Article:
Accordingly, Memorandum No. M-2007-006, in addition to tweaking the methodology of marking to market, ever so gently told the BAP henceforth to appoint a Calculation Agent that was to do the computation and publication of the benchmark or reference rates as prescribed by the memorandum.  This Calculation Agent has the duty of ensuring the integrity of the benchmark or reference prices needed by the traders for an orderly market.  For this purpose, it is tasked to monitor the quality of the contributed source rates for the benchmark and the data contributors (i.e. the participating banks) and replace participants, upon consultation with the BAP, that fail to meet commitments to the benchmark.  This makes sure that something like the principle, “garbage in, garbage out”, does not enter into its computations.

      In addition, the Calculation Agent will monitor the activities of the participants to ensure compliance with their commitments and for possible market manipulation and enforce sanctions on errant participants and immediately inform the BAP and the BSP thereon as well as review and upgrade the benchmark setting methodology upon consultation with the BAP on a continuing basis, including documentation and publication thereof.

     The responsibilities of the Calculation Agent are a perfect fit to the powers of the Philippine Dealing and Exchange Corporation (PDEx) which was previously granted by the SEC the status of a self-regulatory organization (SRO), a new genre of trade associations recognized for the first time in the law by the Securities Regulation Code.  As a SRO, the PDEx has the power both to make rules binding on its members as well as the power to compel compliance, conduct surveillance, examine members, investigate suspected violations, and discipline members and participants in the market. 

     A protégé of the BAP, the PDEx was the logical entity to which the former would entrust the task of a Calculation Agent.  And the PDEx rose to the occasion.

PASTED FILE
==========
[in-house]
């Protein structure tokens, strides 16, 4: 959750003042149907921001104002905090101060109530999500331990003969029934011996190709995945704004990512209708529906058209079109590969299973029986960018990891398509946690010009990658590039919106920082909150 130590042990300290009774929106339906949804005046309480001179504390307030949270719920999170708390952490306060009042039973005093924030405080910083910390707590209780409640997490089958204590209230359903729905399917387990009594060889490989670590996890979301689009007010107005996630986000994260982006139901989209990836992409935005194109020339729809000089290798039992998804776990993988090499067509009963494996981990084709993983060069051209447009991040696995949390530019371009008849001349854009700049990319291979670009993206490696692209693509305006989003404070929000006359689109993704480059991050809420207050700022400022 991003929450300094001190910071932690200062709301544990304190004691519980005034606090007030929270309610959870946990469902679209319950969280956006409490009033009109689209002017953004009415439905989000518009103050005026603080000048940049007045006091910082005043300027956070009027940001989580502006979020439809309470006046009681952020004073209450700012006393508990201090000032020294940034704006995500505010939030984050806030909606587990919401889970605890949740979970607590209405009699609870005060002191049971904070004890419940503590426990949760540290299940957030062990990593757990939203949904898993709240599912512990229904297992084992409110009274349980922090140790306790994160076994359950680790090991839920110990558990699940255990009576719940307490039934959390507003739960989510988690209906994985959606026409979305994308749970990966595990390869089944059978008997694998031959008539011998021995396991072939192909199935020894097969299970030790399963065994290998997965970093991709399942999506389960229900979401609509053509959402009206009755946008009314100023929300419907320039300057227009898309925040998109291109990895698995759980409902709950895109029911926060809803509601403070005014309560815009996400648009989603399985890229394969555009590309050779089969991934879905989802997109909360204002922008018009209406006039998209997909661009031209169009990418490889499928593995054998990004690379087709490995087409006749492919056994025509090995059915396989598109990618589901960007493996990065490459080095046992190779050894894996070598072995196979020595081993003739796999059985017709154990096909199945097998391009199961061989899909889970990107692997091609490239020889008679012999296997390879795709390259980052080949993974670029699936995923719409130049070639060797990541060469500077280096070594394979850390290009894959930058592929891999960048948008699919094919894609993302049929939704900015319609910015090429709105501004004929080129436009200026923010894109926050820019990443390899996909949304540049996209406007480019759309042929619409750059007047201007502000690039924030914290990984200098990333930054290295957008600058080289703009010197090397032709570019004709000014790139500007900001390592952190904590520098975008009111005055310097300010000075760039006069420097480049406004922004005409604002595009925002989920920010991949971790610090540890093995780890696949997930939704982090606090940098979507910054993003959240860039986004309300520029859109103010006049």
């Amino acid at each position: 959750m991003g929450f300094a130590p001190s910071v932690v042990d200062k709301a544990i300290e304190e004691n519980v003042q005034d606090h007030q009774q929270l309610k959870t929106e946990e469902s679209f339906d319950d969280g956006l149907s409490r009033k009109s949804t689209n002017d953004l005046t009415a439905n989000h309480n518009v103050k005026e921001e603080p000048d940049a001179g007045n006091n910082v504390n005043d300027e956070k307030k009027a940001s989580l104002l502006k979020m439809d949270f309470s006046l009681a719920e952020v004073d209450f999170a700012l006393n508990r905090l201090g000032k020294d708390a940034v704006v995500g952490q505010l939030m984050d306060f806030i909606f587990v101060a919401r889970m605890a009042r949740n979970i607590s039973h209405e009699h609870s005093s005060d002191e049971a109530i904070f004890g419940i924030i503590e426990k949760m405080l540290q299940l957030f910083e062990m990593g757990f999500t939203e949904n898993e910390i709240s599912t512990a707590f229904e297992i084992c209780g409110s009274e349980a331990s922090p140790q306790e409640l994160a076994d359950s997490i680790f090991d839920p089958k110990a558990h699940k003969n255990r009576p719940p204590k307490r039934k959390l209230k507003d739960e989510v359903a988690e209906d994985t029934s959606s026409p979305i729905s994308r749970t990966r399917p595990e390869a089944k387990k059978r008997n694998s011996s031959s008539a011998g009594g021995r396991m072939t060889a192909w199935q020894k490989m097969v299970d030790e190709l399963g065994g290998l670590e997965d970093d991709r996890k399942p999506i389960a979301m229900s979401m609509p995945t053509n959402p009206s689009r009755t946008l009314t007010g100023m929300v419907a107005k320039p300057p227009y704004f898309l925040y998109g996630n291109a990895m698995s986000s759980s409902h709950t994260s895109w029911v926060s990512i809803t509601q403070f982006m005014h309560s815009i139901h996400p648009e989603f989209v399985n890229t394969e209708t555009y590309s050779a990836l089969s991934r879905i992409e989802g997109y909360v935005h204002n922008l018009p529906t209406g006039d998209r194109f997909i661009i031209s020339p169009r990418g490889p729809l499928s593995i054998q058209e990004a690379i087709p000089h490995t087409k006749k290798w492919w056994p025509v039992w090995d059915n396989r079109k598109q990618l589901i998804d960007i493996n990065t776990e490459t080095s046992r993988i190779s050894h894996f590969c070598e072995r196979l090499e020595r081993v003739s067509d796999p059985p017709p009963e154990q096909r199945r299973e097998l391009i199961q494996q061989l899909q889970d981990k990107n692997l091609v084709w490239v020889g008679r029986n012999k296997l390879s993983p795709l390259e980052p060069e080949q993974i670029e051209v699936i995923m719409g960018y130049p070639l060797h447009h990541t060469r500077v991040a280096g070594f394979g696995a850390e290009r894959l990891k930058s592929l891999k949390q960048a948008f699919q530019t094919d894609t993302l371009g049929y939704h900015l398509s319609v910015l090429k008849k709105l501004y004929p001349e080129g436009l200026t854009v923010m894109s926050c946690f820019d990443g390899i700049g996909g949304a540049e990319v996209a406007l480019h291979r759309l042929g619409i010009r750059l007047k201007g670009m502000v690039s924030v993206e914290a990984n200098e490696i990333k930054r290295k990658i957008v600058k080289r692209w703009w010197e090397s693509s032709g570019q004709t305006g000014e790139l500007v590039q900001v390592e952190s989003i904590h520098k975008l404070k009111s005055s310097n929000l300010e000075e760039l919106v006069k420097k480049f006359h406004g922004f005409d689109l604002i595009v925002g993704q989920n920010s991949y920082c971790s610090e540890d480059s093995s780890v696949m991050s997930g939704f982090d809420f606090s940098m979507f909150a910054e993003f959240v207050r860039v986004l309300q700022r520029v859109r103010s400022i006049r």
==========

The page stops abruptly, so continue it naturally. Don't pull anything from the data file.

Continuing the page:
PDEx created a Market Governance Board, conceived to be an independent and separate body, primarily to formulate the rules and regulations of the PDEx in the discharge of its task of overseeing the market.  It is different, both in composition and function, from the corporate governance structure that is meant to address the entity’s requirements as a business enterprise.  The Market Governance Board has four (4) governors representing the different market sectors, i.e. issuers, investors, dealers, and salesmen; another four (4) independent governors, and a lone representative of the market operator who is classified also as an independent director. 

     To see to it that rules of the market and the applicable laws are observed, PDEx also organized a Market Compliance and Discipline Committee.  This, in turn, is composed of the four (4) independent governments of the Market Governance Board and the representative of the market operator.  Surveillance of the activities of the trading participants, to monitor their individual compliance with the relevant laws, rules and regulations, is the function of the Market Regulatory Services Group.

     At the moment, the amendments to the PDEx  inter-dealer Rules for the Government Securities Market, primarily incorporating sanctions on future violators, are pending approval by the SEC.

     The greatest direct beneficiary of these developments will naturally be the investors as well as the entities in the trust and mutual fund industries.  But the widest smile, in approval, must be presently worn somewhere up there by Rafael B. Buenaventura who was obsessed with the idea of developing the capital market when once he walked amongst us.